The man was puzzled. He sat down and looked inside the calabash. What had happened to the thick, creamy milk? How could it have turned into something watery? He took another mouthful. It was just the same. He put his hand inside the calabash and discovered that there was a lump of something. I’m sure you can guess what he found. Yes, that’s right, it was a lump of smooth, greasy butter. When the husband licked his fingers, he found that the lump of stuff tasted rather nice. It was like fat.
He rushed back to his place, found some maize bread, and smeared some of the fat from the calabash onto the lump of bread. The bread tasted much better than usual. His anger vanished. When his wife returned after a little while, he showed her what had happened, and gave her some of the fat to taste on bread.
For some time after that, whenever the butter was finished, the husband would start a quarrel with his wife so that he could take a calabash of thick, creamy milk with him as he ran after her. He knew that way the thick creamy milk would produce some butter.
One day when there was very little butter left, the wife took a calabash of thick creamy milk and shook it as hard as she could. She shook it, and shook it, and shook it. When she could shake it no more, she put the calabash down. You can guess what she found when she looked inside, can’t you? She found some butter, and some watery whey.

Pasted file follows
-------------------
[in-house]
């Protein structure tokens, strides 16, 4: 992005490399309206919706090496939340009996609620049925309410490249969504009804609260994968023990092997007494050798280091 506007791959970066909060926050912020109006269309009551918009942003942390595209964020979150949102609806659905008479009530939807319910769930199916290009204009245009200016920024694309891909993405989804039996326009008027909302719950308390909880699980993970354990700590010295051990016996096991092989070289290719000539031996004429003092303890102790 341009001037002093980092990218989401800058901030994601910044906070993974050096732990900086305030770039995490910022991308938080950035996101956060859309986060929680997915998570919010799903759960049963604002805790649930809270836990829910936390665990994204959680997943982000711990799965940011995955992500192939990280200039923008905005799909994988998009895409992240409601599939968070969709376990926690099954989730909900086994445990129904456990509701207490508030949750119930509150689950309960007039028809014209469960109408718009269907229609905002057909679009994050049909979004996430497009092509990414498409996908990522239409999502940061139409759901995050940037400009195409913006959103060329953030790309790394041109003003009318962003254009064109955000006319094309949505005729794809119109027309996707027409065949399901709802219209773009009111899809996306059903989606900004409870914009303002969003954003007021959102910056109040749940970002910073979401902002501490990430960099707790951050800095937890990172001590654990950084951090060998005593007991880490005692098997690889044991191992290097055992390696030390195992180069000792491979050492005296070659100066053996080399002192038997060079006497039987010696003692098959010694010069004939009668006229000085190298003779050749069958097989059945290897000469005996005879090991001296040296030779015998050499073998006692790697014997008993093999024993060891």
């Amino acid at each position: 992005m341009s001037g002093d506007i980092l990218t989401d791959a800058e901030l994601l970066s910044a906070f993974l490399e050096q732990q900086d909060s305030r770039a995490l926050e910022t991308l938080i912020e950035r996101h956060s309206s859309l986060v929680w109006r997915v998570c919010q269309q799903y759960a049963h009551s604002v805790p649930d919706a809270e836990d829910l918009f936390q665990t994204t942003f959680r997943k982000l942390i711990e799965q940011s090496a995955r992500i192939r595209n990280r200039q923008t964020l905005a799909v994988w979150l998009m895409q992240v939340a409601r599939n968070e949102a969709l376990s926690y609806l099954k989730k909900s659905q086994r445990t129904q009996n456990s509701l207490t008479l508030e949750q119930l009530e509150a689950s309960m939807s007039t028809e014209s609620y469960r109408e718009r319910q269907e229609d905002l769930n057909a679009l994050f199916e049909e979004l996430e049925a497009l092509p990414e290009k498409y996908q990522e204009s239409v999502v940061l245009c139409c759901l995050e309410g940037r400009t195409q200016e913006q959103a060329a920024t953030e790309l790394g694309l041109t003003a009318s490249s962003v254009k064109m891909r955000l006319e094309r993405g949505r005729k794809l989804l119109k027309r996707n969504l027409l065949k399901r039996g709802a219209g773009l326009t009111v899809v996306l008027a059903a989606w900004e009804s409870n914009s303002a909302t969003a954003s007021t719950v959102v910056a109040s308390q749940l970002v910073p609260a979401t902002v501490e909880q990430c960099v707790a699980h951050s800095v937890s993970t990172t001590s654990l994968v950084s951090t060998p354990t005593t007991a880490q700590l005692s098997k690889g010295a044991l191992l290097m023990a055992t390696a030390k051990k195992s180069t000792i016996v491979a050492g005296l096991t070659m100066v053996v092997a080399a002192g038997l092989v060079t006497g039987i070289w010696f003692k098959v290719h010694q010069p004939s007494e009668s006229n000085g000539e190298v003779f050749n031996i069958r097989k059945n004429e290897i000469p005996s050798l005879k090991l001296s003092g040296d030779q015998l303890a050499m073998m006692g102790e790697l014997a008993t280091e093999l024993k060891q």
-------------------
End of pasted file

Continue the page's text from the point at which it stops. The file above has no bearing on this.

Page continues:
That evening when her husband came home, the young bride turned to her husband and said, ‘Perhaps if we just shake the calabash full of thick creamy milk really hard, it will make some more butter. Then we won’t have to quarrel any more.’
And so it was that they lived very happily, and became wealthy from bartering some of the thick, creamy milk of their cattle, and the butter, which they had learned to make.
Adapted from: Ngtetu, C. & Lehlakane, N., Inqolowa, The Discovery of Amazimba and The Discovery of Butter, Umthamo 3, University of Fort Hare Distance Education Project
Resource 3: Assessing pen-pal letters